Israel has over 200 nuclear weapons and last year was involved in one of the most savage attacks on Lebanon. She also recently bombed Syria. Yet we hear no protest from the so called “civilized world”. Pakistan, a dictatorship, with its tremendous security problems (Taliban, Al Qaeda, etc) has nuclear weapons and is awarded F16s. India tested nuclear weapons and was awarded trade and nuclear technology transfer agreements.

ON TORTURE still being used by the Bush Regime as if they were the New Inquisition- when the Catholic Church once approved of torture to gain confessions often people confessed to whatever they had been accused of to stop the torture & many later recanted what they had confessed to - the Church did not care if the confessions were true or not - they merely wished to intimidate & terrorize the European populace to conform to the religious dogma & propaganda of that time-

from ICH Bush’s torturers follow where the Nazis led-By Andrew Sullivan-10/07/07 "The Times"

... From almost the beginning of the war, it is now indisputable, the Bush administration made a strong and formative decision: in the absence of good intelligence on the Islamist terror threat after 9/11, it would do what no American administration had done before. It would torture detainees to get information.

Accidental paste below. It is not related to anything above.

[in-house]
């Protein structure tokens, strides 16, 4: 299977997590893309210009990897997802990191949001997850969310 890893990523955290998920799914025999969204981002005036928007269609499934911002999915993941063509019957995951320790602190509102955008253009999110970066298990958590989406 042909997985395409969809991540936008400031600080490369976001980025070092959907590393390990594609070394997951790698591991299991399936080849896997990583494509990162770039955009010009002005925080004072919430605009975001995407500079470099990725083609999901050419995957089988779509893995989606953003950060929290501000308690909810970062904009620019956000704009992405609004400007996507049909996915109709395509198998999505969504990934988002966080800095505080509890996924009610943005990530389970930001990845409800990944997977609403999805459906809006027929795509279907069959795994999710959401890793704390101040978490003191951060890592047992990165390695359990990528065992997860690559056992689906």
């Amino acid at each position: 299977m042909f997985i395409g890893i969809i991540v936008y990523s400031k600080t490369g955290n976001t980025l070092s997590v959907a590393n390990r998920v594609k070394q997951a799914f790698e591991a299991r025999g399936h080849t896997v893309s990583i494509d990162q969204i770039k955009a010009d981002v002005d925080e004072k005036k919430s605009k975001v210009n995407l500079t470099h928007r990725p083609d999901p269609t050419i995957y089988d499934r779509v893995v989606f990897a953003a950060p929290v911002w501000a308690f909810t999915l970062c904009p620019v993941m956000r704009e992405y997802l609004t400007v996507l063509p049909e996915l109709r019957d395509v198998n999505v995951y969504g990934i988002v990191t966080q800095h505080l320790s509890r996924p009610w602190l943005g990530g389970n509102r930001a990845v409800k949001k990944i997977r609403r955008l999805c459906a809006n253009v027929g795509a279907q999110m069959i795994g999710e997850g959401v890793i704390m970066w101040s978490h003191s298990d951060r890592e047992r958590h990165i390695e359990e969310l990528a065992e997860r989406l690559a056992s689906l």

This decision was and is illegal, and violates America’s treaty obligations, the military code of justice, the United Nations convention against torture, and US law. Although America has allied itself over the decades with some unsavoury regimes around the world and has come close to acquiescing to torture, it has never itself tortured. It has also, in liberating the world from the evils of Nazism and communism, and in crafting the Geneva conventions, done more than any other nation to banish torture from the world. George Washington himself vowed that it would be a defining mark of the new nation that such tactics, used by the British in his day, would be anathema to Americans...

...Last week The New York Times revealed more. We now know that long after Abu Ghraib was exposed, the administration issued internal legal memos that asserted the legality of many of the techniques exposed there. The memos not only gave legal cover to waterboarding, hypothermia and beating but allowed them in combination to intensify the effect.